Click the link to read the article on the InkStain website (John Fleck):
Lake Mead ended May 2023 at elevation 1,054.28 feet above sea level. That’s up five feet in a month, at a time of year when the reservoir is usually dropping, so I guess yay? It’s also up 6 1/2 feet from last year, so I guess yay?
But also worth noting: Mead is down 32 feet from May of 2019, the year the oddly-named “Drought Contingency Plan” was signed. I say “oddly named” because the clear outcome here suggests that our plan for the contingency of drought must have been to drain Lake Mead.
2023 WATER USE FORECAST
We’re far enough into the year that we can get a pretty good feel for how deeply Lower Basin water users are cutting in response to the current crisis.
Total cuts from the states’ base allocations are 1.079 million acre feet, which is less than the 1.2 million acre feet in Reclamation’s classic “Structural Deficit” calculation, and well below the 1.5 million or more – a 20 percent reduction – that’s been widely discussed as the need in a climate-change altered Colorado River Basin.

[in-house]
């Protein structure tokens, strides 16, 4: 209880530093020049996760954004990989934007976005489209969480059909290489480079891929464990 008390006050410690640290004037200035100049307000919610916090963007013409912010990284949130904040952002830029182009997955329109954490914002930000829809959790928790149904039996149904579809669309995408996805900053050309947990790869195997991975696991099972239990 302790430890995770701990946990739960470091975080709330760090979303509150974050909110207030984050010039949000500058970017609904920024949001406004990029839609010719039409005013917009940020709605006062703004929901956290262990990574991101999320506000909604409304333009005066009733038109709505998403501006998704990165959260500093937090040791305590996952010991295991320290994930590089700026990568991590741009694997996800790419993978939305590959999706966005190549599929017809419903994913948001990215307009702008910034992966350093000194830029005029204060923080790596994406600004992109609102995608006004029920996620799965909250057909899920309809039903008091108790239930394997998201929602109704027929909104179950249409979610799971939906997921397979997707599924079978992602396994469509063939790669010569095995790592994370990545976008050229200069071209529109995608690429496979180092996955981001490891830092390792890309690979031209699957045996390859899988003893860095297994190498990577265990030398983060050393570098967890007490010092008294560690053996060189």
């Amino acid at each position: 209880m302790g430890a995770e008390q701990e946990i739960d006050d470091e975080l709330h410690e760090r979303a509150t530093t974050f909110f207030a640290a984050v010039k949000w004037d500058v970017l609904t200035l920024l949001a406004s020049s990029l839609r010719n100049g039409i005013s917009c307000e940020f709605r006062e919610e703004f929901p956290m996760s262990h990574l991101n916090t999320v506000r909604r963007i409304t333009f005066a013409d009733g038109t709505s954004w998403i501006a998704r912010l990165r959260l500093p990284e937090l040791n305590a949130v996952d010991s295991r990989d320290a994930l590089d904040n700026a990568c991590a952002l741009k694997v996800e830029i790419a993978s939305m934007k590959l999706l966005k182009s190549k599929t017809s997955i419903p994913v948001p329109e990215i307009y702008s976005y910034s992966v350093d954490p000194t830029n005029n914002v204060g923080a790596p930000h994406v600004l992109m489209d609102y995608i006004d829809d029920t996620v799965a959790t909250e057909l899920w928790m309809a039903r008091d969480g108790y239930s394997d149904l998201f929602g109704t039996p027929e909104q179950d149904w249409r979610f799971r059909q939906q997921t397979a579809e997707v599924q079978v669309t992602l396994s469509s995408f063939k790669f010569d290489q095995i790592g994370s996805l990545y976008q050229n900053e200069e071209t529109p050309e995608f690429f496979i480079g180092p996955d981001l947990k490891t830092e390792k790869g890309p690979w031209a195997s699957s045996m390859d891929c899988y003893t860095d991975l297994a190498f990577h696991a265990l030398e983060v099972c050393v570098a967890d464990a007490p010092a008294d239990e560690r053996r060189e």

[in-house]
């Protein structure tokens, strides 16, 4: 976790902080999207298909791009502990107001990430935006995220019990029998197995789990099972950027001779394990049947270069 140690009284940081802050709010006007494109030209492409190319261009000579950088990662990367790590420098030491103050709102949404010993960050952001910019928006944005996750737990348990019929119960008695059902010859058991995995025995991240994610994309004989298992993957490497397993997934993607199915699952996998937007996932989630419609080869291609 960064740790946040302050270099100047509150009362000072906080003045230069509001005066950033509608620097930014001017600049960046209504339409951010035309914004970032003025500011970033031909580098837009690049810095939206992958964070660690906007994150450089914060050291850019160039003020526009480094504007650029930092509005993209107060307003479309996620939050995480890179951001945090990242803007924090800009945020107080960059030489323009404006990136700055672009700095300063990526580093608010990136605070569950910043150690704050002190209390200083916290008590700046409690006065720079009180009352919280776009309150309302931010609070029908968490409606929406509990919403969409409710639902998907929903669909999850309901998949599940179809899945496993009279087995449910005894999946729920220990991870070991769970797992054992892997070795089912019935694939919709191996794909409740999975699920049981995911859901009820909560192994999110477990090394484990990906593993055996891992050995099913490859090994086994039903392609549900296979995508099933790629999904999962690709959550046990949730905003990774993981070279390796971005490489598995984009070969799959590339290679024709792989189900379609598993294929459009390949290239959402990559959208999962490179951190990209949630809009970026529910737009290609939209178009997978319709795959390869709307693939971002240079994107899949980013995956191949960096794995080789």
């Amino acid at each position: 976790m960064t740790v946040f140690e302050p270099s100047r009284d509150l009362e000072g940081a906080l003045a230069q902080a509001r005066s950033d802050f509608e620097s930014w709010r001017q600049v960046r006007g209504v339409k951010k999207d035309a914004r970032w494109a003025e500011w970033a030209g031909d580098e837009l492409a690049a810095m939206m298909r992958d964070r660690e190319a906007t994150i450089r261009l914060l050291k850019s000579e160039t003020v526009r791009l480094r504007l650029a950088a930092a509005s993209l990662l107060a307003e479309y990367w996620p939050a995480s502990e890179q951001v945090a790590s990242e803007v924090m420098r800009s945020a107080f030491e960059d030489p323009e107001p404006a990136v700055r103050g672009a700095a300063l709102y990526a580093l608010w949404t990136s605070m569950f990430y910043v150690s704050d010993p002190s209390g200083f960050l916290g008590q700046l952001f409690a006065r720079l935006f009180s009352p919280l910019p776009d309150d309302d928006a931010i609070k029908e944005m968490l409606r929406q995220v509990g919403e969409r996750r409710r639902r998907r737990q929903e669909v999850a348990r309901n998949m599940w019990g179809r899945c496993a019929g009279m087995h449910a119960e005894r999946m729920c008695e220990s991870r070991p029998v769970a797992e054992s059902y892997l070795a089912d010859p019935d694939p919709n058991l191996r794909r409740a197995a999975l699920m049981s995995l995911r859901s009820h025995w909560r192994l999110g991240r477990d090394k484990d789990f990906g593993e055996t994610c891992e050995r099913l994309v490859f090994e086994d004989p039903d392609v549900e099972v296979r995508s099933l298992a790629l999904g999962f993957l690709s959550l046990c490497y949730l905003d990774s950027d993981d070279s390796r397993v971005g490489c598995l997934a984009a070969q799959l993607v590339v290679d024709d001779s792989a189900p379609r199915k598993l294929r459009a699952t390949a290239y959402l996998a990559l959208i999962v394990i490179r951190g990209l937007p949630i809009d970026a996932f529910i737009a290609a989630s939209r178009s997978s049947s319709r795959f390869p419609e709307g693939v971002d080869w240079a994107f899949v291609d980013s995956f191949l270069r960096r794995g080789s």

Here’s how the cuts are being made in 2023:
- California: 4.178 million acre feet, a 5 percent reduction from California’s base allocation
- Arizona: 2.031 million acre feet, a 27 percent reduction from Arizona’s base allocation
- Nevada: 212,000 acre feet, a 29 percent reduction from Nevada’s base allocation
Those numbers are forecasts for calendar year 2023, based on Reclamation’s June 2 analysis.
We can argue over whether this is “fair” – I’ve made my case here – but the reality is that Arizona and Nevada right now are contributing disproportionately to the cuts needed to save Lake Mead.
A big part of the reductions for 2023 are based on the requirements of the 2007 Interim Guidelines and the Drought Contingency Plan. (Puzzled over why Arizona and Nevada have to make cuts under the ’07/DCP and California doesn’t? California’s power politics in the 1960s gave it higher priority rights.)
In response to the near term crisis on the river, California is taking an additional 5 percent in cuts this year beyond the ’07/DCP requirements, Arizona is taking 6 percent, and Nevada is taking 24 percent.
state base allocation 2023 2023 reduction percent cut from base 07/DCP Cut beyond ’07/DCP California 4,400,000 4,178,000 222,000 5% 0 5% Arizona 2,800,000 2,031,000 769,000 27% 592,000 6% Nevada 300,000 212,000 88,000 29% 17,000 24%
END OF YEAR FORECAST
The latest Reclamation 24-month study has Mead ending calendar 2023 at elevation 1,062.32.
Despite this year’s monster snowpack and the gazillions of federal dollars currently chasing water use reductions, that’s still down 28 feet since the end of 2019, the year the DCP was signed.
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